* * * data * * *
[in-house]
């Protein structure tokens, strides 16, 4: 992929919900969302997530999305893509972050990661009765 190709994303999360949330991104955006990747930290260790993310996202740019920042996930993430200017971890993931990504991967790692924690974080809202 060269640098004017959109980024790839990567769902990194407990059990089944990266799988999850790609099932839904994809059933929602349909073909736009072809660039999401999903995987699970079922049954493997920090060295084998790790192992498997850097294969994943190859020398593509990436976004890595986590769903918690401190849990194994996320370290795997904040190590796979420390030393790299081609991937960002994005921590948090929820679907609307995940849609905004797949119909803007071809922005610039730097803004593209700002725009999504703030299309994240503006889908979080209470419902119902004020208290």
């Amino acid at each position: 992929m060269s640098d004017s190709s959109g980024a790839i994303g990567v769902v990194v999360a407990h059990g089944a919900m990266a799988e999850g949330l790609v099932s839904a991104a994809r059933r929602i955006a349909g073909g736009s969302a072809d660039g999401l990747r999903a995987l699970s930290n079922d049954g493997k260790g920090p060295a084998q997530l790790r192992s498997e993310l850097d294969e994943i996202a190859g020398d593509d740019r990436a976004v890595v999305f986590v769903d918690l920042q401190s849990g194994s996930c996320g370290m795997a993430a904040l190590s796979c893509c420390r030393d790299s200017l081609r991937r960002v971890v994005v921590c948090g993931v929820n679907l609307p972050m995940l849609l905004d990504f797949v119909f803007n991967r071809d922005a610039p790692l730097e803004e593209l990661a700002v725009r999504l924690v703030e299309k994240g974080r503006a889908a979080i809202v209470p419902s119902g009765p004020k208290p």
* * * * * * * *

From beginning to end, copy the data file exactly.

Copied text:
[in-house]
């Protein structure tokens, strides 16, 4: 992929919900969302997530999305893509972050990661009765 190709994303999360949330991104955006990747930290260790993310996202740019920042996930993430200017971890993931990504991967790692924690974080809202 060269640098004017959109980024790839990567769902990194407990059990089944990266799988999850790609099932839904994809059933929602349909073909736009072809660039999401999903995987699970079922049954493997920090060295084998790790192992498997850097294969994943190859020398593509990436976004890595986590769903918690401190849990194994996320370290795997904040190590796979420390030393790299081609991937960002994005921590948090929820679907609307995940849609905004797949119909803007071809922005610039730097803004593209700002725009999504703030299309994240503006889908979080209470419902119902004020208290």
């Amino acid at each position: 992929m060269s640098d004017s190709s959109g980024a790839i994303g990567v769902v990194v999360a407990h059990g089944a919900m990266a799988e999850g949330l790609v099932s839904a991104a994809r059933r929602i955006a349909g073909g736009s969302a072809d660039g999401l990747r999903a995987l699970s930290n079922d049954g493997k260790g920090p060295a084998q997530l790790r192992s498997e993310l850097d294969e994943i996202a190859g020398d593509d740019r990436a976004v890595v999305f986590v769903d918690l920042q401190s849990g194994s996930c996320g370290m795997a993430a904040l190590s796979c893509c420390r030393d790299s200017l081609r991937r960002v971890v994005v921590c948090g993931v929820n679907l609307p972050m995940l849609l905004d990504f797949v119909f803007n991967r071809d922005a610039p790692l730097e803004e593209l990661a700002v725009r999504l924690v703030e299309k994240g974080r503006a889908a979080i809202v209470p419902s119902g009765p004020k208290p």